You know what? I'm tired of hearing that the Fed made it all happen. I am sick of the endless rap that the 254% gain since we hit bottom eight years ago today belongs to the Fed's easy money policies. I think on a day like today it is worth spending some time to debunk that canard because it presents the whole edifice as a castle in the sand with the wave of a Fed tightening cycle about to wash it all away.
First, some initial premises. If you bought stock at the bottom or anywhere near the bottom. If you listened to the late Mark Haines speak about how the sellers had at last exhausted themselves at 666 on the S&P 500-we are now at 2362-you could cash out of some of your investments and take them to the bank and deposit cold hard cash in your account.
Now I'll let you in on something startling, amazing even. When you get there the teller will not look at that cashier's check from your mutual fund or broker and say "Sorry, we can't take this. It was all made by the Fed, not you." There is no asterisk on that money either, no scarlet letter that says "Sorry we can't take this, you will have to produce other money to buy your groceries or you clothes." Yep, you earned it by going where others feared to tread and I say congratulations.
Second, if you believe that it is all about the Fed and not about the companies in which you bought stock, then you should be scared out of your wits to hold on to those stocks given that we are probably going to get a very strong Labor Department report tomorrow and it is going to show that the Federal Reserve better start tightening and tightening fast.
We got these low rates in order to entice our country to have more commerce. We have it now, so let's move on to something more befitting a growing economy. I agree with CNBC guest David Tepper that it wouldn't be so bad for the Fed to say "Hey, we did it, we pulled it off, we are back" or words of that nature. At least that could keep some of the people who really believe in the claptrap that all of the gains were caused by ultra low interest rates from kicking out their stocks.
But perhaps the best thing we can do is to show you what led the market so you know how some of these fabulous gains were made. I defy you to put any of these at the feet of the Fed.
Let's start with the number one gainer in the S&P 500, Incyte (INCY) , which is up a staggering 6,543%. Incyte's one of the great biopharma companies of our time, a pioneering immunotherapy drug maker that's profitable with a tremendous pipeline. Did Ben Bernanke tinker in their Wilmington, Del. lab in his spare time? Now I have to admit we should asterisk this company because it just joined the S&P 500 at the end of last month. No matter, it's a $25 billion dollar company that I think remains a terrific takeout -- I have said this forever -- for a company that needs a better cancer franchise than it has. AstraZeneca (AZN) or even the now challenged Bristol-Myers Squibb (BMY) would do well to pay the going rate of $136 plus about $50.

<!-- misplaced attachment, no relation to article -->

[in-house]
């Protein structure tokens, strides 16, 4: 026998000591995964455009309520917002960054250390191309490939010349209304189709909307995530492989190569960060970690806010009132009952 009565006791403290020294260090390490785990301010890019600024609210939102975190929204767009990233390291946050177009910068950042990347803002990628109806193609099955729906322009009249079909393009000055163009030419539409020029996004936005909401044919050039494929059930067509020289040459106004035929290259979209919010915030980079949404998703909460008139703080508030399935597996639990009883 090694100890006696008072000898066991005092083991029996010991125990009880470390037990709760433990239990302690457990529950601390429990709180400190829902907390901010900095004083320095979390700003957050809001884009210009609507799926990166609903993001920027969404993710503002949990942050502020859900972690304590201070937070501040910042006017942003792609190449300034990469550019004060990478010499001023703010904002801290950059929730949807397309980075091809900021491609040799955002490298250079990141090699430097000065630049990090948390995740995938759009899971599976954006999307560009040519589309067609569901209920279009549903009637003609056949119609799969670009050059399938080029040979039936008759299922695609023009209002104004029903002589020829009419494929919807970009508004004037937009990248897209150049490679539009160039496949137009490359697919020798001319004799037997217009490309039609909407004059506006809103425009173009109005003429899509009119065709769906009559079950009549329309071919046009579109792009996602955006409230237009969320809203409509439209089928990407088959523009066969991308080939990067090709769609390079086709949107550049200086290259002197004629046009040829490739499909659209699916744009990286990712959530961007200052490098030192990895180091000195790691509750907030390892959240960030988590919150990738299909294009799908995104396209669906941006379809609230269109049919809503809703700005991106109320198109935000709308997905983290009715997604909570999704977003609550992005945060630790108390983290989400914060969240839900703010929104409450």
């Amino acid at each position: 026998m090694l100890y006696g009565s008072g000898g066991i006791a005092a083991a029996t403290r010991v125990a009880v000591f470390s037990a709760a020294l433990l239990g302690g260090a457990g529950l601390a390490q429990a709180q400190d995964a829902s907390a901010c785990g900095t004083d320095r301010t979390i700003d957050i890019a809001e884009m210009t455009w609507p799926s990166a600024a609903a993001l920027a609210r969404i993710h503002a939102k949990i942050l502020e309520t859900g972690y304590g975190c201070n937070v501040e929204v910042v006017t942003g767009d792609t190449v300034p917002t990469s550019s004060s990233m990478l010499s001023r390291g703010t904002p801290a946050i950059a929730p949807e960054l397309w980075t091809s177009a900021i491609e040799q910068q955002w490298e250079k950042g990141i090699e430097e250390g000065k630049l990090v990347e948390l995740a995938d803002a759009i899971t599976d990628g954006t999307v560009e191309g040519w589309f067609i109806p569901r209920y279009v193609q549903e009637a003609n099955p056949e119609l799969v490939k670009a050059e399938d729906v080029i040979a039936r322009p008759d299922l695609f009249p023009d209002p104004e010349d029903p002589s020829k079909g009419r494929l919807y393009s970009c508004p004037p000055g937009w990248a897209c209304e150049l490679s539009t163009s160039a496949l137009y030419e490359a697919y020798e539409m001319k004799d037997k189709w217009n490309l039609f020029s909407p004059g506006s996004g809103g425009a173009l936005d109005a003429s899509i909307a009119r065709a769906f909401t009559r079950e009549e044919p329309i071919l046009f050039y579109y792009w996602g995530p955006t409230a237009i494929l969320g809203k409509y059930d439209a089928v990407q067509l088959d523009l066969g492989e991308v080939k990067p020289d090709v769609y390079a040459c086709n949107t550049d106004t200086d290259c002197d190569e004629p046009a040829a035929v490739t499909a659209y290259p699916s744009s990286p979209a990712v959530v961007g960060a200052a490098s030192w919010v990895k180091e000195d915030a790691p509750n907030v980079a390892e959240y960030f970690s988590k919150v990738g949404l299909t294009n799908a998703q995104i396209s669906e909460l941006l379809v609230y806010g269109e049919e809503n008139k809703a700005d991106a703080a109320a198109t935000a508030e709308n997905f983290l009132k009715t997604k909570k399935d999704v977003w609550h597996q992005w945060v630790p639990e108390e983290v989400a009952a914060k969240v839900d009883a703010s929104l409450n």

Second is frequent "Mad Money" guest United Rentals (URI) , with a stock that's up 4,002%. Did Janet Yellen come up with the bright idea to roll up a bunch of heavy equipment rental companies because it's cheaper to borrow a Caterpillar (CAT) tractor than it is to own one with all of its downtime and insurance costs? Call me parochial, but I think CEO Mike Kneeland should get the credit for this brilliant' company's M.O.
Our first guest almost 12 years ago on "Mad Money" was Len Schleifer, the CEO of Regeneron (REGN) with a stock that's gone up 2,975% since the market's bottom. I love the idea of low interest rates. In fact it's created a whole class of good acting stocks called bond market equivalents, like the consumer packaged goods, and real estate investment trusts and utilities. But Len's Regeneron isn't one of them. No, Len's company created a drug, Eylea, that you have to inject into your eye once a month to treat age related macular degeneration of the eye. Sounds horrible, right? Well, it replaced the existing treatment where your eye had to be injected once a week. Twelve injections in the eye versus 52? Maybe that was monetary policy? Or maybe it was ingenuity? I am going with the latter.